Supreme Court’s Epa Verdict Upends Biden’s Environmental Agenda!

The Supreme Court’s ruling Thursday limiting the Environmental Protection Agency’s ability to regulate carbon emissions could have far-reaching consequences, according to legal experts, which could curb President Biden’s ambitious plans to tackle climate change along with air and water pollution.

The decision in West Virginia v. EPA, in which the court said the EPA had gone too far with rules to cut pollution from power plants that warm the planet, comes at a time when conservatives are fighting in court to limit the federal government’s ability to deal with pressing environmental problems.

Depending on how these cases turn out, the fight over U.S. environmental policy could move decisively to the states, where some will weaken protections while others continue to push for strict limits on greenhouse gas emissions and other forms of pollution.

“West Virginia may end up being part of a pattern of cases where this conservative Supreme Court generally cuts back on federal regulatory power to attack new problems,” said William Buzbee, faculty director of Georgetown University Law Center’s environmental law and policy program.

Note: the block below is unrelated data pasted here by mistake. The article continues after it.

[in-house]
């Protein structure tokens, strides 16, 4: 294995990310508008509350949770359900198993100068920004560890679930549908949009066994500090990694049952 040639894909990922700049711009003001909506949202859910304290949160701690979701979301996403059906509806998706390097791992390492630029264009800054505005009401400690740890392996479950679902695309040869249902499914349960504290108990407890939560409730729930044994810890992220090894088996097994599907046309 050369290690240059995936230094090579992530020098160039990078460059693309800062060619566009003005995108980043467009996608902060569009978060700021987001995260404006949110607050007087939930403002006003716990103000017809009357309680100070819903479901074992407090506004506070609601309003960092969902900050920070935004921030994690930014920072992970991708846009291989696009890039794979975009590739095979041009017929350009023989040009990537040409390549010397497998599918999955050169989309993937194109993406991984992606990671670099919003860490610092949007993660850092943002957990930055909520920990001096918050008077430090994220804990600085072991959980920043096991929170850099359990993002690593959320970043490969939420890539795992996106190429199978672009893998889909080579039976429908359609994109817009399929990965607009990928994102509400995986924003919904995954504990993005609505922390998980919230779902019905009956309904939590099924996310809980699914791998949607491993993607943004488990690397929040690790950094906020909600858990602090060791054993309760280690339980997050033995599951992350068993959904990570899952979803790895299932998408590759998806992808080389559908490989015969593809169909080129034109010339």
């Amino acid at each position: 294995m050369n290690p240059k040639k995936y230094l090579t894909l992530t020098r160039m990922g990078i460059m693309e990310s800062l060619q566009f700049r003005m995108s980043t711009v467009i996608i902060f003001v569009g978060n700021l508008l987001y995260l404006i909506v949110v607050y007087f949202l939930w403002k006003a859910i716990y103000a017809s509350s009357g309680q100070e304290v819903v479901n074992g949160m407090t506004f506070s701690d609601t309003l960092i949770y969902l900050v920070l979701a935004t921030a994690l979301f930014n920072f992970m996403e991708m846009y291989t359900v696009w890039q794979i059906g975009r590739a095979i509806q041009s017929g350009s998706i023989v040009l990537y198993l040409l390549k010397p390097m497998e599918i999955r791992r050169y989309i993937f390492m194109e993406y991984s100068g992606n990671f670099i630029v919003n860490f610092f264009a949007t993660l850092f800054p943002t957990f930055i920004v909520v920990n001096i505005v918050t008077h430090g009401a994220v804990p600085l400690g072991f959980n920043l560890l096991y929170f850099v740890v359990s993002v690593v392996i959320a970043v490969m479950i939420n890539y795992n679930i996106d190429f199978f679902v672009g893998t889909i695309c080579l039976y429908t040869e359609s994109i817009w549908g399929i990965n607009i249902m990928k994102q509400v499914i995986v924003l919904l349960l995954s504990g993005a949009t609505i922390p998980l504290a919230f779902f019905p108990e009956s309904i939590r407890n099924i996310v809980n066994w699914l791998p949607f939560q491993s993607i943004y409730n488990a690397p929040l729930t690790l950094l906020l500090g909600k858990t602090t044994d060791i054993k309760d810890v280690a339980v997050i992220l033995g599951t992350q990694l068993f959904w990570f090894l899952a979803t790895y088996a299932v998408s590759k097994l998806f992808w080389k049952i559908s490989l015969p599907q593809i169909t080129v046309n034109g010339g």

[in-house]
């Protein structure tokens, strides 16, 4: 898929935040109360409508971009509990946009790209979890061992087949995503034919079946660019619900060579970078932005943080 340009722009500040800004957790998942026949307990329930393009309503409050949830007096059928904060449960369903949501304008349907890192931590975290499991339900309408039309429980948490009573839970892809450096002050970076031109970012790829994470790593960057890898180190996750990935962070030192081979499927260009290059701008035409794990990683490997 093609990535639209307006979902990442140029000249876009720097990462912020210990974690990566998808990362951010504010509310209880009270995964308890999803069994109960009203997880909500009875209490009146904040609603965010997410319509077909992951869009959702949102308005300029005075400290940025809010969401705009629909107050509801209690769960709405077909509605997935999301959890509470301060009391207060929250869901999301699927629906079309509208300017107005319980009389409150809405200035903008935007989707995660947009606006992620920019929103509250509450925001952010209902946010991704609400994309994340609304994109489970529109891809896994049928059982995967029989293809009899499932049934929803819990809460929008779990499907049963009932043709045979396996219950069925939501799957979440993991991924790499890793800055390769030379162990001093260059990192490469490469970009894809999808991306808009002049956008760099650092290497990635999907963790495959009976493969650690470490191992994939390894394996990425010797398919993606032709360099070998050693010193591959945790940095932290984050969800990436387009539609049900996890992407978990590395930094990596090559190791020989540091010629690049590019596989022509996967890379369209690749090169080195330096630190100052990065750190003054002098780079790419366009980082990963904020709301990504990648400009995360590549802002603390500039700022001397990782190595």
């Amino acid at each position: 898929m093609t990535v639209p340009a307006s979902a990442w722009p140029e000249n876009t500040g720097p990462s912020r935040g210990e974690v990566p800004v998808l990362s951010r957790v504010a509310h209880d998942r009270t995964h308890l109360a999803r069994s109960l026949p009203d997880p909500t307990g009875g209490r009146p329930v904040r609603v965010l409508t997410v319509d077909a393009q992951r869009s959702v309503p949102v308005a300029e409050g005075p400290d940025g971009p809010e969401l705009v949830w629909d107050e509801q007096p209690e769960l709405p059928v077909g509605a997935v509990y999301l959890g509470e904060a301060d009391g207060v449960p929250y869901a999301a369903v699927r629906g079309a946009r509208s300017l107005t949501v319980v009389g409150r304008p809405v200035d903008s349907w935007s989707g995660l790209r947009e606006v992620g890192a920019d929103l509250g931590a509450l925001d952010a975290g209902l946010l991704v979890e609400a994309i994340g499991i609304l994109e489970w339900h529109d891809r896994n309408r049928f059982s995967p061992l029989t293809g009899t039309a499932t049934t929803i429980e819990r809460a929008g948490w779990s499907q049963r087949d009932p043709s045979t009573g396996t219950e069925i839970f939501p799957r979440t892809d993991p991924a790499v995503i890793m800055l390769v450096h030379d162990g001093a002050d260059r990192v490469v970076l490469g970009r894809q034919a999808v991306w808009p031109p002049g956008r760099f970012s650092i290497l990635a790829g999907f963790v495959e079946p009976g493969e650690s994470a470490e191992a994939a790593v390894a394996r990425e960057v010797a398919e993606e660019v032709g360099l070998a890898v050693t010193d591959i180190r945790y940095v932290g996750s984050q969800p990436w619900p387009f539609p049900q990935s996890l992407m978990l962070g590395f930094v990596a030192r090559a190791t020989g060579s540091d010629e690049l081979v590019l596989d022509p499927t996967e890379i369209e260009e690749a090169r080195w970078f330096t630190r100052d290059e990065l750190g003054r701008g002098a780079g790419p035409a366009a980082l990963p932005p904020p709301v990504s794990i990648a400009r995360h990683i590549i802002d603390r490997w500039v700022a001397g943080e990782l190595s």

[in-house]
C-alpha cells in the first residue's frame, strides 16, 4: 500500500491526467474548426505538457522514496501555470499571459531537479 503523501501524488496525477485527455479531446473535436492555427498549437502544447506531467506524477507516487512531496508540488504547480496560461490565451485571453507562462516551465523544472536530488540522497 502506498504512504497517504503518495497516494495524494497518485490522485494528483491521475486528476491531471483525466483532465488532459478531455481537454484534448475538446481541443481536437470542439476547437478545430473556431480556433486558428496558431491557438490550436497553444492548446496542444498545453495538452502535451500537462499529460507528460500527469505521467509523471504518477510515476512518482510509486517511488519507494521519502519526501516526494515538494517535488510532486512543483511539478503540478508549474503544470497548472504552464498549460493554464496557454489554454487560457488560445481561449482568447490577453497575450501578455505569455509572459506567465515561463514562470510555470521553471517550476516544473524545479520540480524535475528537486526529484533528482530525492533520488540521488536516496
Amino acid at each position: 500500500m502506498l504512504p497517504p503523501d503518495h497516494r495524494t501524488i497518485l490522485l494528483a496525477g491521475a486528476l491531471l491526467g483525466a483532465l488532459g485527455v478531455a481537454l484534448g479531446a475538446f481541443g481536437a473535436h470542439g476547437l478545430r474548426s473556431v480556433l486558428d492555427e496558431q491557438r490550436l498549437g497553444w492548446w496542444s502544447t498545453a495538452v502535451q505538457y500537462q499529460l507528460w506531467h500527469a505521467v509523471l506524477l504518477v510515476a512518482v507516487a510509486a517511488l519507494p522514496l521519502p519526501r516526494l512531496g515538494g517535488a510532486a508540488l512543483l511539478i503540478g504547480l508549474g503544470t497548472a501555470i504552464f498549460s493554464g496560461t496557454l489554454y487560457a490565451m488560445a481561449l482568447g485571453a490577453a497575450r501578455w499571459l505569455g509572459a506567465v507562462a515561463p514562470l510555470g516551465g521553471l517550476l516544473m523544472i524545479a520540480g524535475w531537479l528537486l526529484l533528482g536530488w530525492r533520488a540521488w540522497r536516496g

“States can, of course, do more than what federal laws require,” he said. “A lot of states do. But many states do not.

In its fall term, which starts in October, the Supreme Court will look at a challenge to the Clean Water Act. If the challenge is successful, the law’s reach could be limited in ways that businesses and developers have wanted for a long time. In the meantime, Republican attorneys general are fighting in lower courts to stop the Biden administration from taking climate change into account in big decisions and from cutting pollution from cars’ tailpipes.

In the majority opinion in West Virginia, Chief Justice John G. Roberts Jr. wrote that the EPA can only make sweeping changes to the nation’s power sector with explicit approval from Congress. But lawmakers have not granted that to the agency, given partisan divisions over environmental issues in the past few decades.The EPA “must point to ‘clear congressional authorization’ for the power it claims,” Roberts wrote in the majority opinion, which was joined by Justices Samuel A. Alito Jr., Amy Coney Barrett, Neil M. Gorsuch, Brett M. Kavanaugh, and Clarence Thomas.